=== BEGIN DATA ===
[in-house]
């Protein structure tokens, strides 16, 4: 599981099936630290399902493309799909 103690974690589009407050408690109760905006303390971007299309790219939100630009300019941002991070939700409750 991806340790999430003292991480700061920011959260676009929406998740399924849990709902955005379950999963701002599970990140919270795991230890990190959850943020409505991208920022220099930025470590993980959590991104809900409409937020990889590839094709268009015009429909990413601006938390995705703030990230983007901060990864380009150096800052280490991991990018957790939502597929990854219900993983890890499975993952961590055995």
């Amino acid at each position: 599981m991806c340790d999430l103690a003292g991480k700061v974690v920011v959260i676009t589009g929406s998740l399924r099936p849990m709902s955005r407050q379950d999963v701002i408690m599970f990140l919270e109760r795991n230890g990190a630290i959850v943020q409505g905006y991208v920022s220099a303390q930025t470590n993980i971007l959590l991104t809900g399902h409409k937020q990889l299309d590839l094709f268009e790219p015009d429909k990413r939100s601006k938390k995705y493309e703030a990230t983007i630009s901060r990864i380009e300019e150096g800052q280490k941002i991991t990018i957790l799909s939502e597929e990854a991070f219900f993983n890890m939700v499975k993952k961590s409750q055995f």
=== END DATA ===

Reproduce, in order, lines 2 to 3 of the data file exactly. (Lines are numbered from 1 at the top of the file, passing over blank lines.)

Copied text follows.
């Protein structure tokens, strides 16, 4: 599981099936630290399902493309799909 103690974690589009407050408690109760905006303390971007299309790219939100630009300019941002991070939700409750 991806340790999430003292991480700061920011959260676009929406998740399924849990709902955005379950999963701002599970990140919270795991230890990190959850943020409505991208920022220099930025470590993980959590991104809900409409937020990889590839094709268009015009429909990413601006938390995705703030990230983007901060990864380009150096800052280490991991990018957790939502597929990854219900993983890890499975993952961590055995």
């Amino acid at each position: 599981m991806c340790d999430l103690a003292g991480k700061v974690v920011v959260i676009t589009g929406s998740l399924r099936p849990m709902s955005r407050q379950d999963v701002i408690m599970f990140l919270e109760r795991n230890g990190a630290i959850v943020q409505g905006y991208v920022s220099a303390q930025t470590n993980i971007l959590l991104t809900g399902h409409k937020q990889l299309d590839l094709f268009e790219p015009d429909k990413r939100s601006k938390k995705y493309e703030a990230t983007i630009s901060r990864i380009e300019e150096g800052q280490k941002i991991t990018i957790l799909s939502e597929e990854a991070f219900f993983n890890m939700v499975k993952k961590s409750q055995f």